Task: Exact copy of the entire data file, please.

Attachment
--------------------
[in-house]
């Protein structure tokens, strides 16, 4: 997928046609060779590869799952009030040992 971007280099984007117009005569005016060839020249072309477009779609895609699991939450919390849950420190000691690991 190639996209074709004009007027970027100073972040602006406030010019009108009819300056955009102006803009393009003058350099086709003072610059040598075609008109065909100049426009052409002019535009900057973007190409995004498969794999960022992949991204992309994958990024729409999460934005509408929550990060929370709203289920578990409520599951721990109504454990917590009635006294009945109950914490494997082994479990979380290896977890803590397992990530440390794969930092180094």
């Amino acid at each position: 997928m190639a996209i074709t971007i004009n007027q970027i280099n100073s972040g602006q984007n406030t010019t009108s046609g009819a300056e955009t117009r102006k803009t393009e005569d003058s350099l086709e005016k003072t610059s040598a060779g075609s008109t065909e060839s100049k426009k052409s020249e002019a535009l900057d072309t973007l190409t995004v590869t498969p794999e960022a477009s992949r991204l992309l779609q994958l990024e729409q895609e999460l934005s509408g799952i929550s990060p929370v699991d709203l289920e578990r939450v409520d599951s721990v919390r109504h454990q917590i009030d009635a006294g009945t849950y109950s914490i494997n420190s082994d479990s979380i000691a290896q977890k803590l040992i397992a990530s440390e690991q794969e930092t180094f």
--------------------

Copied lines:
[in-house]
């Protein structure tokens, strides 16, 4: 997928046609060779590869799952009030040992 971007280099984007117009005569005016060839020249072309477009779609895609699991939450919390849950420190000691690991 190639996209074709004009007027970027100073972040602006406030010019009108009819300056955009102006803009393009003058350099086709003072610059040598075609008109065909100049426009052409002019535009900057973007190409995004498969794999960022992949991204992309994958990024729409999460934005509408929550990060929370709203289920578990409520599951721990109504454990917590009635006294009945109950914490494997082994479990979380290896977890803590397992990530440390794969930092180094």
């Amino acid at each position: 997928m190639a996209i074709t971007i004009n007027q970027i280099n100073s972040g602006q984007n406030t010019t009108s046609g009819a300056e955009t117009r102006k803009t393009e005569d003058s350099l086709e005016k003072t610059s040598a060779g075609s008109t065909e060839s100049k426009k052409s020249e002019a535009l900057d072309t973007l190409t995004v590869t498969p794999e960022a477009s992949r991204l992309l779609q994958l990024e729409q895609e999460l934005s509408g799952i929550s990060p929370v699991d709203l289920e578990r939450v409520d599951s721990v919390r109504h454990q917590i009030d009635a006294g009945t849950y109950s914490i494997n420190s082994d479990s979380i000691a290896q977890k803590l040992i397992a990530s440390e690991q794969e930092t180094f």